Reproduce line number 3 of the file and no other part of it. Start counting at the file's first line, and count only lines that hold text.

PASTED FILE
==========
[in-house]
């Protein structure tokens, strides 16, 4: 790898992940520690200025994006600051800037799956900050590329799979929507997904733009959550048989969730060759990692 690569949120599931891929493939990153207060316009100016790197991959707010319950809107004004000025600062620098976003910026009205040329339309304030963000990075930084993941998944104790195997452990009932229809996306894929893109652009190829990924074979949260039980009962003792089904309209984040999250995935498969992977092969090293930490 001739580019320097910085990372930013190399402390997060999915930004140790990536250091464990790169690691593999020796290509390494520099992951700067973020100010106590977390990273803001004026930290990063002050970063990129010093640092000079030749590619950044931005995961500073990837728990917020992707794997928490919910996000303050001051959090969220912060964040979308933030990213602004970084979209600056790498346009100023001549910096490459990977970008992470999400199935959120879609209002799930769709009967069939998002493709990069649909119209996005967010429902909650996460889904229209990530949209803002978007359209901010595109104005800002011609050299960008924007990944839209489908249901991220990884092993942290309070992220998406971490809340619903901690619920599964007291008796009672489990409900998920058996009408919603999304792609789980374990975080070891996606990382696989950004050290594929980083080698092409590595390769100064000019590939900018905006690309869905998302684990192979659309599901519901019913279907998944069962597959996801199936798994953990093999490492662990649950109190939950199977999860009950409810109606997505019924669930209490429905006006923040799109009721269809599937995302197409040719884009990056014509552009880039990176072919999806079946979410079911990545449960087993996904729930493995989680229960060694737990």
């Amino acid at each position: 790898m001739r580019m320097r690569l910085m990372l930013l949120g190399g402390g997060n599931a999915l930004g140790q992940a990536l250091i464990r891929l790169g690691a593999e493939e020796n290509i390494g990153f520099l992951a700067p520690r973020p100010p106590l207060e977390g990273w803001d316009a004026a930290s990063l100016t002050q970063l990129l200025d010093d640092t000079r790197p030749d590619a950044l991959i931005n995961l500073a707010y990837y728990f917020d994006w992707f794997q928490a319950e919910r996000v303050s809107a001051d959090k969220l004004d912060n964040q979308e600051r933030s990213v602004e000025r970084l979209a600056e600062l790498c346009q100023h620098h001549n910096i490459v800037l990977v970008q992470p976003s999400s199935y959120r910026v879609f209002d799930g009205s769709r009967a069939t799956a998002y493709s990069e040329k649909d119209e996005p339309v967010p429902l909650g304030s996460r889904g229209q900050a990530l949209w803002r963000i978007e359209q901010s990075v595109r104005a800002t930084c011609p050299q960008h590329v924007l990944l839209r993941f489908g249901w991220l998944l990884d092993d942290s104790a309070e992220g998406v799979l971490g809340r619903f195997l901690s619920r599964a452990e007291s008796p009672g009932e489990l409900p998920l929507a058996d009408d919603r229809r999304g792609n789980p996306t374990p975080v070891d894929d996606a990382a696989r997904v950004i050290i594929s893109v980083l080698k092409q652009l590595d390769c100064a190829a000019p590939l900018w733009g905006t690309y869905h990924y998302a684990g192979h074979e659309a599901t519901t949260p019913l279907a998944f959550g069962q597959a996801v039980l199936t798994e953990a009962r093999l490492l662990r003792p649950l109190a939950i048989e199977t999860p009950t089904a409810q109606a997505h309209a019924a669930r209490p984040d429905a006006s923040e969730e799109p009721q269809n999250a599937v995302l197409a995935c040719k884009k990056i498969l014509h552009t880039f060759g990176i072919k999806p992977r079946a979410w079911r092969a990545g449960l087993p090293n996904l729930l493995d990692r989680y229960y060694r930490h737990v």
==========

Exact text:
């Amino acid at each position: 790898m001739r580019m320097r690569l910085m990372l930013l949120g190399g402390g997060n599931a999915l930004g140790q992940a990536l250091i464990r891929l790169g690691a593999e493939e020796n290509i390494g990153f520099l992951a700067p520690r973020p100010p106590l207060e977390g990273w803001d316009a004026a930290s990063l100016t002050q970063l990129l200025d010093d640092t000079r790197p030749d590619a950044l991959i931005n995961l500073a707010y990837y728990f917020d994006w992707f794997q928490a319950e919910r996000v303050s809107a001051d959090k969220l004004d912060n964040q979308e600051r933030s990213v602004e000025r970084l979209a600056e600062l790498c346009q100023h620098h001549n910096i490459v800037l990977v970008q992470p976003s999400s199935y959120r910026v879609f209002d799930g009205s769709r009967a069939t799956a998002y493709s990069e040329k649909d119209e996005p339309v967010p429902l909650g304030s996460r889904g229209q900050a990530l949209w803002r963000i978007e359209q901010s990075v595109r104005a800002t930084c011609p050299q960008h590329v924007l990944l839209r993941f489908g249901w991220l998944l990884d092993d942290s104790a309070e992220g998406v799979l971490g809340r619903f195997l901690s619920r599964a452990e007291s008796p009672g009932e489990l409900p998920l929507a058996d009408d919603r229809r999304g792609n789980p996306t374990p975080v070891d894929d996606a990382a696989r997904v950004i050290i594929s893109v980083l080698k092409q652009l590595d390769c100064a190829a000019p590939l900018w733009g905006t690309y869905h990924y998302a684990g192979h074979e659309a599901t519901t949260p019913l279907a998944f959550g069962q597959a996801v039980l199936t798994e953990a009962r093999l490492l662990r003792p649950l109190a939950i048989e199977t999860p009950t089904a409810q109606a997505h309209a019924a669930r209490p984040d429905a006006s923040e969730e799109p009721q269809n999250a599937v995302l197409a995935c040719k884009k990056i498969l014509h552009t880039f060759g990176i072919k999806p992977r079946a979410w079911r092969a990545g449960l087993p090293n996904l729930l493995d990692r989680y229960y060694r930490h737990v």